You want MMF to wait longer before making a new raindrop. So while multiply-by-fraction cuts a speed down, so that the object moves slower, divide-by-fraction increases the delay between raindrops, neatly matching the two effects.
This is the cool part!! It wouldn't be The Matrix without the slowdown sound effects!
A sound effect can be slowed down using this equation:
Sound Frequency * t = Adjusted Frequency
So if a sample has a frequency of 11025, do this:
--- Set Frequency to 11025 * t("VARS")
A NOTE ON QUALITY: Be advised; higher frequency samples (i.e. 22khz and above) are preferable. I know a lot of samples come in 11khz, but they sound PANTS when slowed down.
This is one problem with bullet time. You need to imagine how EVERYTHING will be rendered, not just at 1:1 time, but at intense slow motion too.
[size:14pt][color:#0088aa][color:#FF9900]Maths Spotlight[/color]: Gravity Problems[/color][/size]
Heh. You know how the ratios bit was easy? ... :smirk: :blush:
...Well this'll make up for that :laugh:
This has all worked perfectly so far, or at least it should. But we haven't touched Gravity or Jumps yet, and with good reason.
I bet you were sitting there expecting us to just multiply it by the time ratio, and maybe do that to Jump Strength too while we're at it.
Well you've gone [size:11pt]MuLtIpLY mAD!![/size]
The problem lies in the fact that Gravity is applied on every frame.
A jump (the whole go up, slow, stop, fall back down process) may be all over in just 75 frames (1.5 seconds). However, if we slow the game down to 50% (time ratio = 0.5), everything on screen will take longer to move around.
As a result, our jump will now see twice as many frames before it's completed.
If we apply gravity every frame, then we'll be getting 150 lots of gravity rather than just 75. So our player will fall to the ground much sooner than he should.
This does not form part of our Bullet Time effect, it's purely an unwanted side effect that comes as a result of spreading the motion over more frames (which is in essence how this whole effect works).
To fix it, we must apparently break that REALLY IMPORTANT RULE I gave you earlier; about not applying the time ratio on an object's internal variables.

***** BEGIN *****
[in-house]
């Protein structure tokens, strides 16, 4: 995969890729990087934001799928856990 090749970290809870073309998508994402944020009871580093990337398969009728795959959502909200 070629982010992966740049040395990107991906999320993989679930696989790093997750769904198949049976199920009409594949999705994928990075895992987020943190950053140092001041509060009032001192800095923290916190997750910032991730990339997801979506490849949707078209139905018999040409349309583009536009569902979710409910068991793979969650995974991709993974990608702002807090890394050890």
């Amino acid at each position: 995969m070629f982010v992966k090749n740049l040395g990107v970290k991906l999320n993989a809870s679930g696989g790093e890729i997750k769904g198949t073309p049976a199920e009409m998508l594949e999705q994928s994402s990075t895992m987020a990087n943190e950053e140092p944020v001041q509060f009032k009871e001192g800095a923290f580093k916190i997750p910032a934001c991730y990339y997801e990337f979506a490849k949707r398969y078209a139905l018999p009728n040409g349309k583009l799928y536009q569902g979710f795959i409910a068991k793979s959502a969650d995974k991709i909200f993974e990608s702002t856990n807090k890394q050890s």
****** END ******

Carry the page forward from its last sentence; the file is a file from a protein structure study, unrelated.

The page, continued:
In this case, we have to. This is because this is just a bug fix.
We need to shrink the force of gravity so that it still comes to the same amount. Therefore, for GRAVITY (and gravity ONLY), we have to treat it like this:
Set Y Inertia to: Y Inertia + Gravity Strength * Time Ratio
This is JUST a bugfix, to ensure that the same amount of gravity is applied per game-second as it would have been in realtime.
Now The Jump
Now we jump. This is a one-off action, so doesn't require the bug fix above. As a result, we apply the jump in the same way we apply any other movement variable:
Set Y Inertia to: Y Inertia + Jump Strength
No mention of the time ratio.
Apply the Bullet Time Effect
Currently, we have fixed an inherent bug in gravity, so our gravity per game second is now what it should be.
So now, finally, we revert to our old principle and apply the Time Ratio to everything:
Position = Position + Inertia * Time Ratio
This seems odd in the event editor because Time Ratio is applied to the gravity element twice. But remember, this is only because the first time was fixing a side effect in the framerate. Now, we're just slowing down its display onscreen.
I hope that made sense, but I said it was a brain-painer didn't I? Unfortunately, I doubt that looking at the example will make this any clearer.
By now, I bet you just wanna see it in action! Unless you scrolled down and skipped all of the above, in which case heaven help you when you get to the Gravity element ... (see above) :P
The Example is attached, and any comments are appreciated. As always, the Geronimo sprite is MINE, used for demo purposes only, so if you steal him and use him in your game, I will personally smite you.